Is a judge allowed to drop an “f bomb”, even if he or she is outside of court? The answer in California appears to be no, at least if it is in reference to a conversation with another judge.
The issue arose recently in a case filed with the State’s Commission on Judicial Performance. This is the agency that oversees discipline of state judges. The power of the commission is to either find the judge did nothing wrong or to level various types of discipline ranging from private reprimand to public admonishment to removal from the bench.
The case involving the swearing involved the Hon. Emily T. Spear, who got in trouble not just because of swearing, though swearing was definitely part of the matter that the Commission was investigating. Judge Spear was accused of not being in the courthouse when she was supposed to be and manipulating her calendar for personal benefit. Also, in October 2020, the judge made profane remarks about another judge during a weekly online meeting in which 29 judges participated.
The meeting, in part, concerned which judge should hear a civil harassment case. Judge Spear thought her microphone was muted and thus was taking part in another phone call. She was heard to say regarding a colleague, the Hon. Esther Kim, “Esther doesn’t want to do her fucking job” and “She won’t fucking take it even though it’s her fucking case”. Judge Spear later apologized.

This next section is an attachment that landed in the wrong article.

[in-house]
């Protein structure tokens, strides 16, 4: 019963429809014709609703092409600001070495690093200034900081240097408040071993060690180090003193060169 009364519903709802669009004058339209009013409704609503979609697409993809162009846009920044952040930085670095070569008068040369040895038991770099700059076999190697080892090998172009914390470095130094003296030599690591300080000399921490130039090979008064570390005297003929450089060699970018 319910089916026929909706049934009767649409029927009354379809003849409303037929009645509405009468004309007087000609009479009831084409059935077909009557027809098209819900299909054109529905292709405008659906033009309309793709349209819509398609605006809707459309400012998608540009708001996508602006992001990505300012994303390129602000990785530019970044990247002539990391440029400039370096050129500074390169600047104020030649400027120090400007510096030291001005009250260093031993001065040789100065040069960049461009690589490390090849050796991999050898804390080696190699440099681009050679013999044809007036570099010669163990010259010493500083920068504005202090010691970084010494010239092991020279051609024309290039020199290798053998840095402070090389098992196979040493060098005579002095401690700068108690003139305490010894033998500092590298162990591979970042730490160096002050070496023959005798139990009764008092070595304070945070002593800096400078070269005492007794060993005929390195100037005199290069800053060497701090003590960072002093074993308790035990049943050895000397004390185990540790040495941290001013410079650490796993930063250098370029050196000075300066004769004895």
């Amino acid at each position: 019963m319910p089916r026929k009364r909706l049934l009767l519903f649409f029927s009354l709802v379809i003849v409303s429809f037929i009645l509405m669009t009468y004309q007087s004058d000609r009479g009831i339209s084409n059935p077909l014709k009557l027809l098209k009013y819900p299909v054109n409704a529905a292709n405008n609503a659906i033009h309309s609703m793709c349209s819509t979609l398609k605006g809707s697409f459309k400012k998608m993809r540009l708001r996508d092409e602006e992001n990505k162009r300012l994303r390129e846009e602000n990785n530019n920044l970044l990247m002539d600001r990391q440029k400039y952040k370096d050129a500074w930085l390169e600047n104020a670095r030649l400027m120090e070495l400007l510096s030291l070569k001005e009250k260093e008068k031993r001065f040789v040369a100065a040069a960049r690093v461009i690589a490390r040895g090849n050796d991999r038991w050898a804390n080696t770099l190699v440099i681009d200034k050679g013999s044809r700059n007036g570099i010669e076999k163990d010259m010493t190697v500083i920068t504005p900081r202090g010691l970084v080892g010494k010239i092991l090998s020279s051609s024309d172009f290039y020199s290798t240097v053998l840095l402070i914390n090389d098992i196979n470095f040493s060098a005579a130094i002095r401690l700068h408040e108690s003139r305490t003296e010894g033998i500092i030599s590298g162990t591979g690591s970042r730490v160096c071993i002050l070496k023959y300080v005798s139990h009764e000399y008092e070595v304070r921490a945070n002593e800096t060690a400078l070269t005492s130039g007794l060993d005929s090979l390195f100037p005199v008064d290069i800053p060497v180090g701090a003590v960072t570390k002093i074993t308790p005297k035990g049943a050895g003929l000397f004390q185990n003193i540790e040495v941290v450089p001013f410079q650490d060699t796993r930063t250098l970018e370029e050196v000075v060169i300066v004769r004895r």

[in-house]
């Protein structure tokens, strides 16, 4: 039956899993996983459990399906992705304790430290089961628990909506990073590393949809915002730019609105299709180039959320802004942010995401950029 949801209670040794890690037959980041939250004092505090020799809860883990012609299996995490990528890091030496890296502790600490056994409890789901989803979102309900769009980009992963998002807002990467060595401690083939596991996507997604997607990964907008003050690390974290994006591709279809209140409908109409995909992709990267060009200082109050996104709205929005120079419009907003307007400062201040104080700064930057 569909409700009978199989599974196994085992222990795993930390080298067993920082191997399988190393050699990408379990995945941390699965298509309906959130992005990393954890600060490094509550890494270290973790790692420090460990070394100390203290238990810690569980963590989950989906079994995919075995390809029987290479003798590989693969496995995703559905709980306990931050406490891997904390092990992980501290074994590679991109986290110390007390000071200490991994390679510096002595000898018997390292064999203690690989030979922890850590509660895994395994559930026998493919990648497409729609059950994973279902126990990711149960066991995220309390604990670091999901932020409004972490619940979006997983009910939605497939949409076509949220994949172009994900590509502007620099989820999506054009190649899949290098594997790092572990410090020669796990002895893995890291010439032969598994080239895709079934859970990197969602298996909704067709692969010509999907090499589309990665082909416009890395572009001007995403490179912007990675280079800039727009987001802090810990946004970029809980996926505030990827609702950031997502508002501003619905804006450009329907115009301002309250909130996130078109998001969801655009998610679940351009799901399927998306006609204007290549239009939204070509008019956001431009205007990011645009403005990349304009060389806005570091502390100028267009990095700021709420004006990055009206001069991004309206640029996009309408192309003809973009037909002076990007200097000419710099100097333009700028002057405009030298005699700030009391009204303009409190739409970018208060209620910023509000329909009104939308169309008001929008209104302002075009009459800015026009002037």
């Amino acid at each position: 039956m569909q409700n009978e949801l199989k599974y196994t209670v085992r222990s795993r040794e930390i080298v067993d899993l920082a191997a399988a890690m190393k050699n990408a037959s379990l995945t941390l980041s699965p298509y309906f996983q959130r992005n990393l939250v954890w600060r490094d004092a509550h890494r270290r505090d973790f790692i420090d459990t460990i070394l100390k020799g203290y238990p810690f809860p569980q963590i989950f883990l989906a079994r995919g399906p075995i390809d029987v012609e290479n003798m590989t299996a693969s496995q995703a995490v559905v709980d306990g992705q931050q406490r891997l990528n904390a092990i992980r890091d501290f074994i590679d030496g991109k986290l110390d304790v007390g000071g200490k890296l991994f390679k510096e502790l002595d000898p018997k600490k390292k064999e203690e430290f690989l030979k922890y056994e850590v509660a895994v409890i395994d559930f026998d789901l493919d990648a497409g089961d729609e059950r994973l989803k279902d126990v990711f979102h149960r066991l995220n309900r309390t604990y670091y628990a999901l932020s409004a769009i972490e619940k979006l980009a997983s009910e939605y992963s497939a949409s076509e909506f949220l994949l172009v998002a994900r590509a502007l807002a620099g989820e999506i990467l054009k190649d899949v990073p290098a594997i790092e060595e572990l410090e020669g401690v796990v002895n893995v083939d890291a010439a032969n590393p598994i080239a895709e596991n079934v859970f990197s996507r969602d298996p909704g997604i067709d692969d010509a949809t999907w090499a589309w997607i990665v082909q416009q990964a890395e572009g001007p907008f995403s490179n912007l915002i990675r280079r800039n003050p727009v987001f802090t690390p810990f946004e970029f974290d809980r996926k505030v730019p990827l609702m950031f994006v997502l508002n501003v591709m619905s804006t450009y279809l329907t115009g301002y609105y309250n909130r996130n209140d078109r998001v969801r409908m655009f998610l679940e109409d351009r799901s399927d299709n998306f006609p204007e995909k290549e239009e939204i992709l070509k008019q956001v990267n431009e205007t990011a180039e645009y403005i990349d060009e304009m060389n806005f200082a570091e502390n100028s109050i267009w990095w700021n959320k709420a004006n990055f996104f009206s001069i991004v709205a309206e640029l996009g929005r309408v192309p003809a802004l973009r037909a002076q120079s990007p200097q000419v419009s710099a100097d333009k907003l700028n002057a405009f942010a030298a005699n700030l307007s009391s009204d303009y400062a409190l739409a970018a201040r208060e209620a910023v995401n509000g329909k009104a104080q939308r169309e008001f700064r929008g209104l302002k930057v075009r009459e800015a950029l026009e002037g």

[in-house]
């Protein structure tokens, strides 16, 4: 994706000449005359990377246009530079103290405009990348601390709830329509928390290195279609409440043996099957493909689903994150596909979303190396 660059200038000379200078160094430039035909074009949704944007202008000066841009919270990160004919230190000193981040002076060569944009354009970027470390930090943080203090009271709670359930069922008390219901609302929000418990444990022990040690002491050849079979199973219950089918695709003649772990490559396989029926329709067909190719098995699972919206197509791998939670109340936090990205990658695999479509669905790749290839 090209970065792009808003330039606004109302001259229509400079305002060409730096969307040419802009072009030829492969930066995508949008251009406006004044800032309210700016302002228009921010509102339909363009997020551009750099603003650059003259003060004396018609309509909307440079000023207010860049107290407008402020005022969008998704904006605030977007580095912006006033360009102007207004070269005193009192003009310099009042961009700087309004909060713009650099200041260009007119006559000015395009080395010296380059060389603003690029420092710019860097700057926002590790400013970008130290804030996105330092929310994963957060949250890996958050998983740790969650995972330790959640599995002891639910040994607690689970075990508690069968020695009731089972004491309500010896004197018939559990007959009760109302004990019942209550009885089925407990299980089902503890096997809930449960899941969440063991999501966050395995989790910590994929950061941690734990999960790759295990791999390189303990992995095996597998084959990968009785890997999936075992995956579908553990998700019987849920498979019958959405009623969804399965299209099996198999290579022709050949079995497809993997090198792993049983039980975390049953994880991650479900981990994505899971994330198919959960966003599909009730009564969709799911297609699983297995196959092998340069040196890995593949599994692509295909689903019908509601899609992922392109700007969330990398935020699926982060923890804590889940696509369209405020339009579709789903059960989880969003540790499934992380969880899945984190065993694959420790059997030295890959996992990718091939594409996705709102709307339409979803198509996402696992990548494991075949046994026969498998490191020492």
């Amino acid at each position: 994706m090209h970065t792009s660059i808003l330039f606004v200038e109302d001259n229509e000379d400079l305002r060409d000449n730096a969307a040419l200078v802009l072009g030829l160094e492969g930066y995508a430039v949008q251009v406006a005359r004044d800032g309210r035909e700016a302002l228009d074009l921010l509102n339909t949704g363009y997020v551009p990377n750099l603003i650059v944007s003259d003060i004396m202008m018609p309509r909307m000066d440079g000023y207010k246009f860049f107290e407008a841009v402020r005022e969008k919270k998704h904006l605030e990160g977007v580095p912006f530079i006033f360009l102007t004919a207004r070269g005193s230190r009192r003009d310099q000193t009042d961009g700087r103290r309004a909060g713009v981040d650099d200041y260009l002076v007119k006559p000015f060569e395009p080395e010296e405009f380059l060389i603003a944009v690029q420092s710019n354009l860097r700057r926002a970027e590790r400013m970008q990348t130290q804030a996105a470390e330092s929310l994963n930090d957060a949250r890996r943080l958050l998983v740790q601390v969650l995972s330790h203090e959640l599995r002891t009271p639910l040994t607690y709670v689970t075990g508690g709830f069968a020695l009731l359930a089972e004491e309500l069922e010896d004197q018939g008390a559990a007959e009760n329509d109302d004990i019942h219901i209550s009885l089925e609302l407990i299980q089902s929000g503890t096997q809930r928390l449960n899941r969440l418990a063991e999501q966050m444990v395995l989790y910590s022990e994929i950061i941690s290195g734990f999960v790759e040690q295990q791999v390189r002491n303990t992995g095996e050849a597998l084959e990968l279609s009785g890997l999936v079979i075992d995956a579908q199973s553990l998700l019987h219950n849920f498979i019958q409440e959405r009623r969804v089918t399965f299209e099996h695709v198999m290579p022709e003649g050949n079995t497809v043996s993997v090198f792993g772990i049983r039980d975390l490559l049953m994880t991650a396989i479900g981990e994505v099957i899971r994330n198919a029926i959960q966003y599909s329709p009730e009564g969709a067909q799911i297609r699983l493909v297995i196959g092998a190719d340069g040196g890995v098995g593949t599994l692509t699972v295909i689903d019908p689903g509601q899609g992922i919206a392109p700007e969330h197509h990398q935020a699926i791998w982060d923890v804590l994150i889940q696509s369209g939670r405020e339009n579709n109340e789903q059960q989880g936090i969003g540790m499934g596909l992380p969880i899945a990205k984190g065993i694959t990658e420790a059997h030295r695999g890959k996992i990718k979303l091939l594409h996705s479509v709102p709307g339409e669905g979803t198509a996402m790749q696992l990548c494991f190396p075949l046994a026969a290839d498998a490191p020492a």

Among other behavior, Judge Spear was supposed to cover another judge’s calendar in the afternoon. However, at midmorning, she informed the supervising judge that she had plans and would not be back in time. When called out about this by a supervising judge, Judge Spear said, “I didn’t know I had to tell people about my personal lunch plans”. In the disciplinary hearing, Judge Spear complained that the supervising judge disregarded Judge Spear’s childcare issues.
Judge Spear, who is based in Los Angeles, is a former prosecutor. She was elected to the bench in 2018. Some have complained about California’s procedure of allowing some judges to be elected, even though most are appointed by the Governor to finish up the six-year term of someone else who has left the job. The argument is that while the Governor’s office vets candidates by talking to colleagues and judges and interviewing them, those who run for office and win are automatically seated – regardless of their fitness for office. The only requirement is that for the ten years immediately proceeding the election, the candidate must have been an active, licensed attorney in California.
A judge in Lassen County, who was also elected, is facing discipline at the present time.
However, most elected judges in California serve admirably and without incident. Many advance to supervisory positions among their fellow judges and some have advanced to the Court of Appeal.
The Commission on Judicial Performance is made up of appellate justices, trial judges, lay people, and licensed attorneys.
You can read the case involving Judge Spear here.